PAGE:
do_crc(7, 0x79, $string); do_crc(7, 0x79, $string);
#--------------------------------- #---------------------------------
# #
# 3-bit FO/SO CRC # 3-bit FO/SO CRC
# #
# C(x) = x^0 + x^1 + x^3 # C(x) = x^0 + x^1 + x^3
# #
do_crc(3, 0x6, $string); do_crc(3, 0x6, $string);
Appendix B. Potential improvements in updated profiles Appendix B - Potential improvements in updated profiles
Regarding the CC field and CSRC list, the following interpretation Regarding the CC field and CSRC list, the following interpretation
has been proposed as an improvement: has been proposed as an improvement:
"It should be noted that when the value of this CC field is equal to "It should be noted that when the value of this CC field is equal to
zero, there is no Generic CSRC list present in the dynamic chain, zero, there is no Generic CSRC list present in the dynamic chain,
i.e. the field comment should have said "variable length, present if i.e. the field comment should have said "variable length, present if
CC > 0". " CC > 0". "<introduction text>
Full Copyright Statement
Copyright (C) The Internet Society (2003). All Rights Reserved. Appendix C - Issues identified but not yet resolved
This document and translations of it may be copied and furnished to These issues have been identified but are still under discussion on
others, and derivative works that comment on or otherwise explain it the ROHC WG mail list. Resolutions to these issues will have to be
or assist in its implementation may be prepared, copied, published added in later revisions of this document.
and distributed, in whole or in part, without restriction of any
kind, provided that the above copyright notice and this paragraph are
included on all such copies and derivative works. However, this
document itself may not be modified in any way, such as by removing
the copyright notice or references to the Internet Society or other
Internet organizations, except as needed for the purpose of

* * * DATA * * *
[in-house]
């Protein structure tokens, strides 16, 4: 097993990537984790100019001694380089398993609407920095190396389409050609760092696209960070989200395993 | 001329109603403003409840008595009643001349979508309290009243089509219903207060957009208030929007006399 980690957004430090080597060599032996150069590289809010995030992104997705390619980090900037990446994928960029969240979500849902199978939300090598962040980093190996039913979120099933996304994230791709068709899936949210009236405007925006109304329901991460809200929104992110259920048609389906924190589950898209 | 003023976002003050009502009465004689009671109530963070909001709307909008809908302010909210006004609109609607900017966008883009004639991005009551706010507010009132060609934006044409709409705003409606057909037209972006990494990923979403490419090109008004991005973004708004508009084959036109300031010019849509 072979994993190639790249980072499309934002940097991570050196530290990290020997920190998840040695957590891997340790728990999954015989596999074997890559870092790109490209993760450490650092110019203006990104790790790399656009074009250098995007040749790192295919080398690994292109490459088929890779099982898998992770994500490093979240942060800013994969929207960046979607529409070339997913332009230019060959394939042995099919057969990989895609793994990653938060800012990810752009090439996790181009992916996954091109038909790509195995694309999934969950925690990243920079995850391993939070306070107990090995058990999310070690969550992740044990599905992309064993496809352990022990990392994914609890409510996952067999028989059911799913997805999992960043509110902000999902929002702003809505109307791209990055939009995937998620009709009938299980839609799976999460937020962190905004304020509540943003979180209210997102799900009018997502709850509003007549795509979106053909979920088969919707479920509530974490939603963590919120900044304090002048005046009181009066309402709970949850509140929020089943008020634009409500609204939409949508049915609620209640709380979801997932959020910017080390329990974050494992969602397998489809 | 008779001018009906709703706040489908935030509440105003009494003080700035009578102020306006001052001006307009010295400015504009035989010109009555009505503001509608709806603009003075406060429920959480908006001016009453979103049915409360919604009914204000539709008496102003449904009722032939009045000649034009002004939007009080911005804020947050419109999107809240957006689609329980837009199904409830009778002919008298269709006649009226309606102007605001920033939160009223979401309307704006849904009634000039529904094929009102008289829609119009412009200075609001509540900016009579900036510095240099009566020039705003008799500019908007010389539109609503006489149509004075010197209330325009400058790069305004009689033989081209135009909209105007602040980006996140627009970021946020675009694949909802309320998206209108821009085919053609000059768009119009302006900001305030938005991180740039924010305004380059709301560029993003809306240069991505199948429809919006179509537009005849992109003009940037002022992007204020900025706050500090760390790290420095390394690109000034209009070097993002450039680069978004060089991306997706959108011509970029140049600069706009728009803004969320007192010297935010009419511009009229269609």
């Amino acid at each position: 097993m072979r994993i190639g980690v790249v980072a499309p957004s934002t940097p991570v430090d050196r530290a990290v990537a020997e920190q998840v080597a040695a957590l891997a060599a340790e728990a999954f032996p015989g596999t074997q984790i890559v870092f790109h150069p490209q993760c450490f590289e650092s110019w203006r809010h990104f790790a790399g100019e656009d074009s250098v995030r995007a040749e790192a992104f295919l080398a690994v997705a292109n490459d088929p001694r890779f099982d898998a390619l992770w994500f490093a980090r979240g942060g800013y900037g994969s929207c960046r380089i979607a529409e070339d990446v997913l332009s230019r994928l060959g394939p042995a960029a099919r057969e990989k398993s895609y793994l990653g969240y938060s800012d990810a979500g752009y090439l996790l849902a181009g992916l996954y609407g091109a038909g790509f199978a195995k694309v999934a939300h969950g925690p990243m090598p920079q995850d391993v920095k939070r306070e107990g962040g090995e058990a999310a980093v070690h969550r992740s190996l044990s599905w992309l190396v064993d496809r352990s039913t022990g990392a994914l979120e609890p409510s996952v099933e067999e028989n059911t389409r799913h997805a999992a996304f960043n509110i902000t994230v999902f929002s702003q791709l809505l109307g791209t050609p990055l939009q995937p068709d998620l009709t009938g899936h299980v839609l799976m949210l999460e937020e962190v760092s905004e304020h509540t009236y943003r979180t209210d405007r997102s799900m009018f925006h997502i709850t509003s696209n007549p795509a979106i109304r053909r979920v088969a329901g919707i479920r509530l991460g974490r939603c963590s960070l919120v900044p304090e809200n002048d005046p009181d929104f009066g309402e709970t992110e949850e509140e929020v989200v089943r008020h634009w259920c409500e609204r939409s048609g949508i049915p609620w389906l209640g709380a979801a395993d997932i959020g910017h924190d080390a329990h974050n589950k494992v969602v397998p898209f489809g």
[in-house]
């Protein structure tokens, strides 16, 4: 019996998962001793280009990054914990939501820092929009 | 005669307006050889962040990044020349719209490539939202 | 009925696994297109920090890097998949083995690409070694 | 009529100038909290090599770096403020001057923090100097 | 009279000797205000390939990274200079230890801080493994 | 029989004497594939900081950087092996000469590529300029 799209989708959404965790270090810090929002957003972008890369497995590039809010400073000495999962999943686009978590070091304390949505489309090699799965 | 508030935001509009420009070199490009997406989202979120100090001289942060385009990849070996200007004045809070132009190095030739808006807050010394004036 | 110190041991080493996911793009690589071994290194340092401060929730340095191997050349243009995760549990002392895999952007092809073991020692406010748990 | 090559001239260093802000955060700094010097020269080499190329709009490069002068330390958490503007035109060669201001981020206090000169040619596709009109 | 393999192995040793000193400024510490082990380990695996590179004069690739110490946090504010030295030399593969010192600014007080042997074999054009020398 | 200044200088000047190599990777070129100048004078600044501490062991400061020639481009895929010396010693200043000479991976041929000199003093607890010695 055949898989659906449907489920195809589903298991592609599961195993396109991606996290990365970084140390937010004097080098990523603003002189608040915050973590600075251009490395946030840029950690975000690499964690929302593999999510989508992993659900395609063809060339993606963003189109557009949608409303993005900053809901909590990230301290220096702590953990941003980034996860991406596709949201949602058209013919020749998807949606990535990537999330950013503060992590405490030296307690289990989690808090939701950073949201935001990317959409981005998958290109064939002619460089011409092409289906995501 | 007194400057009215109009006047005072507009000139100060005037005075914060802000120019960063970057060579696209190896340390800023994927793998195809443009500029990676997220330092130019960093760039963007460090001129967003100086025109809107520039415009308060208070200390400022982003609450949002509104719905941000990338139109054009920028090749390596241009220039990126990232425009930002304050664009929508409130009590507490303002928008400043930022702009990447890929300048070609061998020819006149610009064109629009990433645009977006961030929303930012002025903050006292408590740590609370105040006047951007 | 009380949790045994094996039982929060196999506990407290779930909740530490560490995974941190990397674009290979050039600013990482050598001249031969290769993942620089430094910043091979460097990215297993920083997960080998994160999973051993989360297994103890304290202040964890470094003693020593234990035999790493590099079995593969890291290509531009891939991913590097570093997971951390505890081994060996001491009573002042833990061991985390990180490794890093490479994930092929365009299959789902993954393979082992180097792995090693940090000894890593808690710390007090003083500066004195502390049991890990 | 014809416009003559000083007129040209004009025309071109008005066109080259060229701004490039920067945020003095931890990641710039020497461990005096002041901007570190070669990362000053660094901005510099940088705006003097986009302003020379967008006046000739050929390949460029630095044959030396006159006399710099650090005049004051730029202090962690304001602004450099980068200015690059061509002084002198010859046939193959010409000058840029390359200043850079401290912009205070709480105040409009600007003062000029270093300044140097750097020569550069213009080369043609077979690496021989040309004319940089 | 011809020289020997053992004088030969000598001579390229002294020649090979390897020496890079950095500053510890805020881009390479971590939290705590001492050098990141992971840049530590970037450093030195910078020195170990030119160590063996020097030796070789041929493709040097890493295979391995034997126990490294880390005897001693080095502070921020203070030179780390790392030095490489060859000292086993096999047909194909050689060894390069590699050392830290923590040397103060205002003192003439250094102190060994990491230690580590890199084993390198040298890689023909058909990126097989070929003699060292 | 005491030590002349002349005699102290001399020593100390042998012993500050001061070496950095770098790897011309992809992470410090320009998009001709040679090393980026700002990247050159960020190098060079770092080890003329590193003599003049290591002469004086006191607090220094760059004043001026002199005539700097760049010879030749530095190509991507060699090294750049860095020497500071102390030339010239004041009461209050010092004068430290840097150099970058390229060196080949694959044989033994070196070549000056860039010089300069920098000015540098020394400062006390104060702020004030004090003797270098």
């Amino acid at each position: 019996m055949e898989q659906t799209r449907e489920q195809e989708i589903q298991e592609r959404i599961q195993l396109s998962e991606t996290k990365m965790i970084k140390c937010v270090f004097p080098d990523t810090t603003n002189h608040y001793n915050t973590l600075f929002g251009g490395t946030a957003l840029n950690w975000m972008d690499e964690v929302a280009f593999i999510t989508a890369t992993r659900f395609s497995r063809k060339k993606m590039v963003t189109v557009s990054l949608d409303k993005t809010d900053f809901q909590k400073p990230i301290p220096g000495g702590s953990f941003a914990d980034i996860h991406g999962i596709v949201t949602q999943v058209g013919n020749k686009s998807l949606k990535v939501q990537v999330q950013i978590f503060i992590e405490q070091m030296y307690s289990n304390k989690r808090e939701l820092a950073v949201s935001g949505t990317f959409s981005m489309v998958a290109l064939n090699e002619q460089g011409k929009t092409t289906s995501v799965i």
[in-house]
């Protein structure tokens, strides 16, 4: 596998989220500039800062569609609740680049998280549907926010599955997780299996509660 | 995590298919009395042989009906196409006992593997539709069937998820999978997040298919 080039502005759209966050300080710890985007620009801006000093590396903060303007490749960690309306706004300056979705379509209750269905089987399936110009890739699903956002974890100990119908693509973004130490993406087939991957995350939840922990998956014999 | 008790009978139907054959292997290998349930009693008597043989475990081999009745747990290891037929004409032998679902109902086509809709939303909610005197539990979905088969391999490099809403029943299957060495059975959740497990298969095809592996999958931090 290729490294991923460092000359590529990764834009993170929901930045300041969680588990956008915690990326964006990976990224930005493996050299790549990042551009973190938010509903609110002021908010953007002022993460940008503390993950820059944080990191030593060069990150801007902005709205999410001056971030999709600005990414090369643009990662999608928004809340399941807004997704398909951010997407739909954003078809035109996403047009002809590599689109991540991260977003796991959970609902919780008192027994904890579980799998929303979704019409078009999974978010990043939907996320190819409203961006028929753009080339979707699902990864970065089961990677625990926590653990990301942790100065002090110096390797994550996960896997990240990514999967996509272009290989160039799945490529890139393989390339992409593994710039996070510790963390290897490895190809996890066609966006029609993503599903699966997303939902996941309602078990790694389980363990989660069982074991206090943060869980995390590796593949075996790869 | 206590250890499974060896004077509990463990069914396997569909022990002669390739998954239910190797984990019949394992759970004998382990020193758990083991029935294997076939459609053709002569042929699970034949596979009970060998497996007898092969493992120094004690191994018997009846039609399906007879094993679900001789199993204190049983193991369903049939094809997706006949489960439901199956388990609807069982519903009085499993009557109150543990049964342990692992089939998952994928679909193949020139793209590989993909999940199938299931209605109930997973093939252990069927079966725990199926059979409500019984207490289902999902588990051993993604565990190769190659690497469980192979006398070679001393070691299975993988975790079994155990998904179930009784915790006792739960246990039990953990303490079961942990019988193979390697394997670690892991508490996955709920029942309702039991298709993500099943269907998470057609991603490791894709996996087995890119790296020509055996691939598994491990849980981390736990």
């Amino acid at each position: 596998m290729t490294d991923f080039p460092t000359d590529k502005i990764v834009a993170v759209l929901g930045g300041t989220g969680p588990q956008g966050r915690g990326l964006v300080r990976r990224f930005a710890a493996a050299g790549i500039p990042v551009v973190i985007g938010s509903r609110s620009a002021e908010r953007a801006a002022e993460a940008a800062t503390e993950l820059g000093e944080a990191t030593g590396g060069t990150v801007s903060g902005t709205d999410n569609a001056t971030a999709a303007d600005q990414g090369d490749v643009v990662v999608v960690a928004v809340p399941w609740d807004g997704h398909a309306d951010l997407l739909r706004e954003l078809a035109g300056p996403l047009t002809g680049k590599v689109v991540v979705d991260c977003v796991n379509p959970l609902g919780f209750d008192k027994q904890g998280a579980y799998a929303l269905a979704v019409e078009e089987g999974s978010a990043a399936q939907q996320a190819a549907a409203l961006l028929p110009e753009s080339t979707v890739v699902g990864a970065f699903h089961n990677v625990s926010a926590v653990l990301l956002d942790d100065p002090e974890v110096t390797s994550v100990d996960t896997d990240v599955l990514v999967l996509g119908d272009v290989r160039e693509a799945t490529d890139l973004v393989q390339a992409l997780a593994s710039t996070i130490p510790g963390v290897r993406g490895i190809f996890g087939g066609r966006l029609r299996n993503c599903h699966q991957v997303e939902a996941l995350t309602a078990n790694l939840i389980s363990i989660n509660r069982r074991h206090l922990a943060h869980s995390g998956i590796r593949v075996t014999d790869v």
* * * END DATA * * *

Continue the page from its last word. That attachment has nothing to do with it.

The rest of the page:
developing Internet standards in which case the procedures for
copyrights defined in the Internet Standards process must be
followed, or as required to translate it into languages other than
English.
The limited permissions granted above are perpetual and will not be * Mode inheritance in case of context re-use
revoked by the Internet Society or its successors or assigns.
This document and the information contained herein is provided on an * Slope used to compress/decompress RTP Timestamp
"AS IS" basis and THE INTERNET SOCIETY AND THE INTERNET ENGINEERING
TASK FORCE DISCLAIMS ALL WARRANTIES, EXPRESS OR IMPLIED, INCLUDING
BUT NOT LIMITED TO ANY WARRANTY THAT THE USE OF THE INFORMATION
HEREIN WILL NOT INFRINGE ANY RIGHTS OR ANY IMPLIED WARRANTIES OF
MERCHANTABILITY OR FITNESS FOR A PARTICULAR PURPOSE.
This Internet-Draft expires March 23, 2004. Copyright Statement
Copyright (C) The Internet Society (2004). This document is subject
to the rights, licenses and restrictions contained in BCP 78, and
except as set forth therein, the authors retain all their rights.
Disclaimer of Validity
This document and the information contained herein are provided on an
"AS IS" basis and THE CONTRIBUTOR, THE ORGANIZATION HE/SHE REPRESENTS
OR IS SPONSORED BY (IF ANY), THE INTERNET SOCIETY AND THE INTERNET
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INCLUDING BUT NOT LIMITED TO ANY WARRANTY THAT THE USE OF THE
INFORMATION HEREIN WILL NOT INFRINGE ANY RIGHTS OR ANY IMPLIED
WARRANTIES OF MERCHANTABILITY OR FITNESS FOR A PARTICULAR PURPOSE.
This Internet-Draft expires December 9, 2004.
 End of changes.